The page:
The South Carolina fall is the perfect time to enjoy the outdoors over a uniquely flavored picnic basket.
To start building your basket, George Hendry, the director of the McCutchen House, said he recommends the classic Palmetto cheese spread.
“You could always take crackers or bread and spread that on, or something like guacamole and chips,” Hendry said.
Potential appetizers include hummus and pita chips, cheese sandwiches or other foods that are "easy to pick up, finger food-wise," Walter Jackson, the production chef for the McCutchen House, said.
For a starter, Jackson said he recommends a chicken tarragon salad or a fried green tomato BLT slider.
“You can actually buy frozen fried green tomatoes that are already breaded, fry 'em up, they come out really nice, they hold up well, and just maybe on a slider bun with a couple of strips of bacon,” Jackson said. "That holds up well."
Jackson said a pasta salad with feta cheese and veggies topped off with a golden Italian dressing or a sliced avocado and fresh fruit salad with an orange vinaigrette also both hold up well.
“I have a black bean and rice salad that has a little bit of a bite to it ... You have the black beans, which are extremely healthy, and rice and beans make a complete protein,” Hendry said. Peppers can be added for extra flavor.
For a "fancier" option, a smoked salmon pinwheel, which is salmon rolled up in a flour tortilla with cream cheese or mascarpone cheese on it, might work. Jackson said the smoked salmon is "a little expensive" but holds up even at room temperature.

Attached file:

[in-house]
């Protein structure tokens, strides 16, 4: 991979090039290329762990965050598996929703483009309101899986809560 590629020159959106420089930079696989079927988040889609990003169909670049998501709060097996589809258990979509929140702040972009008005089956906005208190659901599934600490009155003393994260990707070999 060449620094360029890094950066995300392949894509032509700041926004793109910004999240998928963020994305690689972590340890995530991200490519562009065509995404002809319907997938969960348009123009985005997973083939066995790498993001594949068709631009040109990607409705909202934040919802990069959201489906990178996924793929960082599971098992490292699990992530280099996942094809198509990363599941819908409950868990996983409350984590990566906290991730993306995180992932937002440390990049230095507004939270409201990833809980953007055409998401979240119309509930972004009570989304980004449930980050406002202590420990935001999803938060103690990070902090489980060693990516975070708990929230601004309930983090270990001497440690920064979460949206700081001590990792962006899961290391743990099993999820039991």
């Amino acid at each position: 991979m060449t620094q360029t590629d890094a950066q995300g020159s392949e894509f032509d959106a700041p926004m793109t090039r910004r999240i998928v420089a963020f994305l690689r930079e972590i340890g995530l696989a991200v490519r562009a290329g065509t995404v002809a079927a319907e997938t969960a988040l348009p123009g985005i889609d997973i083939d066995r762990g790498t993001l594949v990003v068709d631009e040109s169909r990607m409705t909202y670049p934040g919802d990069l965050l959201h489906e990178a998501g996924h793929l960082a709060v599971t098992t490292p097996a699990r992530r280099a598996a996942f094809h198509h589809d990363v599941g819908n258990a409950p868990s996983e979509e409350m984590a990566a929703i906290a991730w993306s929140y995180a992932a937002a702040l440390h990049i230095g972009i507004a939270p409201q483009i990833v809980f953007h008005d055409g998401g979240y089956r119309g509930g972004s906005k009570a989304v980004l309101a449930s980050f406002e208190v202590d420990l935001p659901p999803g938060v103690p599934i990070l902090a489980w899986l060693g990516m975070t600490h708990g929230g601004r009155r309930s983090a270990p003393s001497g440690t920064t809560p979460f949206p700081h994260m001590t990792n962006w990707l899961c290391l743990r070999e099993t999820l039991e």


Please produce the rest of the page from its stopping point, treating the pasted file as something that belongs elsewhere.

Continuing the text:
Most people think of chicken for a main course, Hendry said, and he suggested serving fried chicken cold or serving wings.
“You can do any kind of an assortment, from a hot wing to a barbecued wing to sweet and spicy wings,” Hendry said.
It is important to consider food temperature, ingredients and your environment when planning in order to avoid all risk of a foodborne illness. In dishes such as pasta salad, it is especially important to avoid the use of mayonnaise, as this will enter the danger zone, or the point when bacteria that cause foodborne illnesses grow quickly, relatively fast. Hendry said eating refrigerated food sooner than later is the best way to avoid it, even if you're using ice packs to keep it cold.
If you don't have time for a full picnic, then try snacks that can "keep [you] going." Hendry said cheese cubes, pepperoni, red, yellow or orange peppers and almonds are options for on-the-go nutrition, in addition to legumes, beans or quinoa, which can also serve as toppings or sides to other food you might bring. He said he recommends taking advantage of local produce because it is not only less expensive, but you will be getting better flavor.
Some local flavors to consider during the fall are peaches, honey glazed carrots, roasted butternut squash soup and barbar pumpkin pie.
“With fall harvest coming around, if you can buy sustainably, locally sourced foods, that would be helpful for the community,” Jackson said.
The Sustainable Carolina Garden is an intersection of green space in our community and the foods we enjoy.
“The Sustainable Carolina Garden produces organically grown foods while regenerating soil and building biodiversity. No pesticides, herbicides or chemical fertilizers are used,” Andrew O’Flaherty, Sustainable Carolina's manager, said in an email interview. “Students sell these foods at the local farmers market and to USC's dining services.”
The garden is "a beautiful place" where students and community members can learn how to grow produce and contribute to campus sustainability, O'Flaherty said.